Fashion is a reflection of the way we live. Take a look at the heavy use of patchworking in the Spring 2021 collections: It's a combination of rediscovering homemade crafts and of adopting a make-do mentality with a shortage of supplies. Many designers were forced to flex their thrifty muscles if they wanted to exercise their creativity and self-expression during a year in lockdown, and their cobbled-together solutions will serve as future reminders of what the literal art of survival looked like in 2020. It also represents a continuation of a larger movement to use your excess to create something visually pleasing and new.
For Ella Wiznia, who founded the New York-based label The Series in 2016, repurposing pre-existing materials has been both a foundation and a guiding principle. What started as a personal preference for vintage denim has blossomed into a full-blown business that entered wholesale for the first time this spring.
Wiznia says she's always used clothing as a form of expression, but she didn't necessarily see fashion as something she would pursue as a career. In fact, she studied Urban Design and Architecture at NYU. She pictured a life working for the city.
While in high school, Wiznia was diagnosed with an eating disorder; she began noticing how many of the stores she shopped in would use imagery of models that exhibited signs of starvation. Feeling subconsciously targeted, Wiznia stopped supporting these brands and started thrifting instead.
"My family has always gone to estate sales and flea markets, and through that I was able to realize that everything we need already exists," says Wiznia, who's committed to solely wearing and working with found material. "Then, on a more personal level, my relationship with clothing my body was changing as I got my health back. I became super sensitive to different fabrics. One of the only things that I felt comfortable in was oversized Levi's."
A uniform of roomy jeans proved to get Wiznia's creative juices flowing: She picked up embroidery and started stitching old patches onto pants, as well as adding panels to lived-in pairs. One of memorable style featured a Nike "Just Do It"-inspired logo that says "Just Dump Him" splashed across the butt. Customization requests from friends followed. Wiznia willingly obliged, finding a sense of calm in the needlework.
Ready to debut her decorated denim to the world, Wiznia signed up for the Hester Street Fair — an open-air market on the Lower East Side of Manhattan known for its highly-curated assortment of local vendors — in 2016, as a sophomore in college. At that point, Wiznia'd been working with a public landscape designer and figured that would become her full-time job upon graduating. (The Series was in its passion project phase.) When she graduated in 2018, she met a stylist and began shadowing her on shoots, which led her to more assisting gigs. Then, the pandemic hit.
Like many twenty-somethings, Wiznia fled the city and wound up at her parent's place, where she was able to concentrate on taking The Series to the next level. "Spring/Summer is really our first official collection, where we're doing wholesale and have a whole lookbook" she says. "Before, I had just been making things and then putting them on the website. This is really like our first jump into a more streamlined calendar."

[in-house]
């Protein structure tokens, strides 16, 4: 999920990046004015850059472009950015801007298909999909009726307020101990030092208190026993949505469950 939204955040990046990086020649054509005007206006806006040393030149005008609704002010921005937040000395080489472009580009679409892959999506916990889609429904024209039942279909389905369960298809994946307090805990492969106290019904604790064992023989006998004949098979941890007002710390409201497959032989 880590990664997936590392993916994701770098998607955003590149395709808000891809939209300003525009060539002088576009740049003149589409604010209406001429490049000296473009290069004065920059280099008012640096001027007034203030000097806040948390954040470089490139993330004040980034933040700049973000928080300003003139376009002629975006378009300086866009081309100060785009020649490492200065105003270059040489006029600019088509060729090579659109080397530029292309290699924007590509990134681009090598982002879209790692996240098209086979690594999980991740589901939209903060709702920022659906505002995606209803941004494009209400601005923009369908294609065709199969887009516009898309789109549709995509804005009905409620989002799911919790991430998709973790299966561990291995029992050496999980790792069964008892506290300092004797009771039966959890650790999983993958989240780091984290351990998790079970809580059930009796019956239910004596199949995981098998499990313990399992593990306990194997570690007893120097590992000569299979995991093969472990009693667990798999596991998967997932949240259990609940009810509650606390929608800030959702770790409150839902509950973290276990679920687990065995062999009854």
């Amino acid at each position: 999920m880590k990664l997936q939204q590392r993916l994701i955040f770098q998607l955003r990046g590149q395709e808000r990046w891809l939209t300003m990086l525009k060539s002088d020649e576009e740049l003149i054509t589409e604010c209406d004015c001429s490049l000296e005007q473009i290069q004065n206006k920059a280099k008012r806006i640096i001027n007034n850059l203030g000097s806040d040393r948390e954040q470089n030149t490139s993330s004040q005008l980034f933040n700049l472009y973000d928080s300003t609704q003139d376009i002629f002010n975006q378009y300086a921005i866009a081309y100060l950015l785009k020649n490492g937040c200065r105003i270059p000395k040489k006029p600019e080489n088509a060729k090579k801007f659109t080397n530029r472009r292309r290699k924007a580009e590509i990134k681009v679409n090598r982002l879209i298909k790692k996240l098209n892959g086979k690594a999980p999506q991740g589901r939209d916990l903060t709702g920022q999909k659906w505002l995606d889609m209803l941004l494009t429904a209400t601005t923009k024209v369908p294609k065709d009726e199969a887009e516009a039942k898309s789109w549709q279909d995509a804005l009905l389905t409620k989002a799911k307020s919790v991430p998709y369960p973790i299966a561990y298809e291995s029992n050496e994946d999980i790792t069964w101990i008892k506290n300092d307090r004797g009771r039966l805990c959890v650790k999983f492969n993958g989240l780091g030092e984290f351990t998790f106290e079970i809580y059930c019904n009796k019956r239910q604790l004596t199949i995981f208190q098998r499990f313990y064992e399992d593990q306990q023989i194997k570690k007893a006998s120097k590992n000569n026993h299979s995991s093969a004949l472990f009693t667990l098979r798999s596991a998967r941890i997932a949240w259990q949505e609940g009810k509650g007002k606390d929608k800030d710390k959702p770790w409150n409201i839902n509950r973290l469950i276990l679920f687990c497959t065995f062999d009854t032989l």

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Wiznia has established a very localized chain of production in Upstate New York, where she's been residing since the start of Covid-19. She first reached out to the community center in her town about a sewing program; they then put her in touch with two women who have a background in tailoring and have been helping her ever since. (She'll drop off things like old sleeping bags to make puffer jackets, for example.)
Pieces from The Series are a hodgepodge of upcycled materials sourced in a where-the-wind-blows manner and on online marketplaces like eBay. Wiznia finds many of the fabrics in person thanks to a network of antique furniture sources that her mom developed from being a seller. Otherwise, it's a bit of a scavenger hunt in finding and trying to salvage things that had a whole other life or purpose before, she says: "The material is really the essence of my inspiration, because everything has been created from found things. For example, I went to a flea market and I wasn't necessarily looking for a new way to do a tank top, but I found a cool Depression-era yoyo quilt that needed to be pieced together."
The vintage quilt went on to lend its magic to several key pieces in the Spring 2021 collection, such as a colorful tank midi dress ($190) and breathable denim pants ($260). Wiznia's favorite color is rainbow sprinkles, which certainly comes across in her early-aughts, flower-child work. Standout pieces include a groovy crochet granny tank dress made from square blankets ($160), a quilted short-sleeve button-down ($240) and denim cutoffs adorned with retro daisies ($140). Designed for a range of bodies, sizes run from a small to a 4XL. The Series is available for purchase on the brand's website, on sustainably-driven boutiques like New Classics and e-tailers that champion independent artists, like Ban.do.
The pieced-together clothes are a metaphor for the brand as a whole, Wiznia says: "It feels like it's just been a culmination of collecting all of these trinkets and things and beautiful people and contacts."
They're also a metaphor for life, especially in these messy times. Stitched together bit by bit, using sometimes damaged pieces, the whole can look like an amazing technicolor garment.